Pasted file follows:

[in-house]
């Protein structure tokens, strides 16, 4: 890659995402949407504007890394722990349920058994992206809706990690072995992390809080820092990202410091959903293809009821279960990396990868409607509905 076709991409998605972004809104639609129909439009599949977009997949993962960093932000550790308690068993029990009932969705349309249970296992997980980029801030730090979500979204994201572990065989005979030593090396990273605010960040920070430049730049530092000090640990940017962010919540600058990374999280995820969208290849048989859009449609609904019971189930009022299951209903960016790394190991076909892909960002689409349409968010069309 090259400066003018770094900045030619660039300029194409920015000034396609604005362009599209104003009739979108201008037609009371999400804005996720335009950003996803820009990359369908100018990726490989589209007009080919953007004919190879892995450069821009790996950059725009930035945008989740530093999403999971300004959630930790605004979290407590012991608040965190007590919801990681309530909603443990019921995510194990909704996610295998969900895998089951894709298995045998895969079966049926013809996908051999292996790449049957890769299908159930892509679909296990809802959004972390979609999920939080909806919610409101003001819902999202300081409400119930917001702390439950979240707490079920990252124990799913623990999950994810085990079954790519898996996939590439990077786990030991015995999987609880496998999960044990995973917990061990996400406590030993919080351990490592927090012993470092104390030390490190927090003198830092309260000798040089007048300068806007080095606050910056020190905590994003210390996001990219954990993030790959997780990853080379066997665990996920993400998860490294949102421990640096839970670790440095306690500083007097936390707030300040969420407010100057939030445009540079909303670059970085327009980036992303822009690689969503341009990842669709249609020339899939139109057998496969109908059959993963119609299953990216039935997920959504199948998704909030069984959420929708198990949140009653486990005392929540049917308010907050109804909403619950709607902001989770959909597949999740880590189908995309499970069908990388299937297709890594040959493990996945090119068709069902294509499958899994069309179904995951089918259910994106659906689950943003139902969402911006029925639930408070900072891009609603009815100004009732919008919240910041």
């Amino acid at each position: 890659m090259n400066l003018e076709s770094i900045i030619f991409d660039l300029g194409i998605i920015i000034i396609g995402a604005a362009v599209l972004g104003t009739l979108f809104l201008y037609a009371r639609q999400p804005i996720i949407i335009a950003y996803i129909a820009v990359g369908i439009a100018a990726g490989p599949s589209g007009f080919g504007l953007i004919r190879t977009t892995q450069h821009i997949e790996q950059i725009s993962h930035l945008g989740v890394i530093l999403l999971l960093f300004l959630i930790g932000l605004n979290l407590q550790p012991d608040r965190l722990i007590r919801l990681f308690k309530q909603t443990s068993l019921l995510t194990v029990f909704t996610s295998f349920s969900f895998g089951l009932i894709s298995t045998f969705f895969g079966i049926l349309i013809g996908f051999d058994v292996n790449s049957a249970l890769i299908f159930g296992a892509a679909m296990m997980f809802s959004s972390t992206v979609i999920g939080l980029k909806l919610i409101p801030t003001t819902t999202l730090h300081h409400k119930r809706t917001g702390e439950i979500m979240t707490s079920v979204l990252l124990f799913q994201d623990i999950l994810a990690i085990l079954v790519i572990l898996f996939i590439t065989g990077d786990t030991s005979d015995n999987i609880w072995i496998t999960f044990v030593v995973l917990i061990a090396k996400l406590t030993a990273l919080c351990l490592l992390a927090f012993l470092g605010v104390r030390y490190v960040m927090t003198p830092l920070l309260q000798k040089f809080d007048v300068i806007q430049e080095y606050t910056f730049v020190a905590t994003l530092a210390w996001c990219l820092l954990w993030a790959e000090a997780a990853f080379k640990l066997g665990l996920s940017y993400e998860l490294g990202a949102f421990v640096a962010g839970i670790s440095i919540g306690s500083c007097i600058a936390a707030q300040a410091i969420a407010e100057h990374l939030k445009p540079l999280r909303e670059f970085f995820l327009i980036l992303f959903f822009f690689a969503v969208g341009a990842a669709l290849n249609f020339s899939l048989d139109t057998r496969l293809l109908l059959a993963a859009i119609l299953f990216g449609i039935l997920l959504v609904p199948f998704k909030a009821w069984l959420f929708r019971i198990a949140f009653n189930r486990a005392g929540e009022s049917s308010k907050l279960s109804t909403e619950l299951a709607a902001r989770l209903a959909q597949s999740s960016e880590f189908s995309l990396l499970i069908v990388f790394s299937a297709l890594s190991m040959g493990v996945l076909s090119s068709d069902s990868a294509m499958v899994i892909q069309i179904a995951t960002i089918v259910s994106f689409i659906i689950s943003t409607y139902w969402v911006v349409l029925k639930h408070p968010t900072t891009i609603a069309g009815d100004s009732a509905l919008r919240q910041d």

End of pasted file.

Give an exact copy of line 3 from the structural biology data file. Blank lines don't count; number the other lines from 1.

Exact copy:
């Amino acid at each position: 890659m090259n400066l003018e076709s770094i900045i030619f991409d660039l300029g194409i998605i920015i000034i396609g995402a604005a362009v599209l972004g104003t009739l979108f809104l201008y037609a009371r639609q999400p804005i996720i949407i335009a950003y996803i129909a820009v990359g369908i439009a100018a990726g490989p599949s589209g007009f080919g504007l953007i004919r190879t977009t892995q450069h821009i997949e790996q950059i725009s993962h930035l945008g989740v890394i530093l999403l999971l960093f300004l959630i930790g932000l605004n979290l407590q550790p012991d608040r965190l722990i007590r919801l990681f308690k309530q909603t443990s068993l019921l995510t194990v029990f909704t996610s295998f349920s969900f895998g089951l009932i894709s298995t045998f969705f895969g079966i049926l349309i013809g996908f051999d058994v292996n790449s049957a249970l890769i299908f159930g296992a892509a679909m296990m997980f809802s959004s972390t992206v979609i999920g939080l980029k909806l919610i409101p801030t003001t819902t999202l730090h300081h409400k119930r809706t917001g702390e439950i979500m979240t707490s079920v979204l990252l124990f799913q994201d623990i999950l994810a990690i085990l079954v790519i572990l898996f996939i590439t065989g990077d786990t030991s005979d015995n999987i609880w072995i496998t999960f044990v030593v995973l917990i061990a090396k996400l406590t030993a990273l919080c351990l490592l992390a927090f012993l470092g605010v104390r030390y490190v960040m927090t003198p830092l920070l309260q000798k040089f809080d007048v300068i806007q430049e080095y606050t910056f730049v020190a905590t994003l530092a210390w996001c990219l820092l954990w993030a790959e000090a997780a990853f080379k640990l066997g665990l996920s940017y993400e998860l490294g990202a949102f421990v640096a962010g839970i670790s440095i919540g306690s500083c007097i600058a936390a707030q300040a410091i969420a407010e100057h990374l939030k445009p540079l999280r909303e670059f970085f995820l327009i980036l992303f959903f822009f690689a969503v969208g341009a990842a669709l290849n249609f020339s899939l048989d139109t057998r496969l293809l109908l059959a993963a859009i119609l299953f990216g449609i039935l997920l959504v609904p199948f998704k909030a009821w069984l959420f929708r019971i198990a949140f009653n189930r486990a005392g929540e009022s049917s308010k907050l279960s109804t909403e619950l299951a709607a902001r989770l209903a959909q597949s999740s960016e880590f189908s995309l990396l499970i069908v990388f790394s299937a297709l890594s190991m040959g493990v996945l076909s090119s068709d069902s990868a294509m499958v899994i892909q069309i179904a995951t960002i089918v259910s994106f689409i659906i689950s943003t409607y139902w969402v911006v349409l029925k639930h408070p968010t900072t891009i609603a069309g009815d100004s009732a509905l919008r919240q910041d």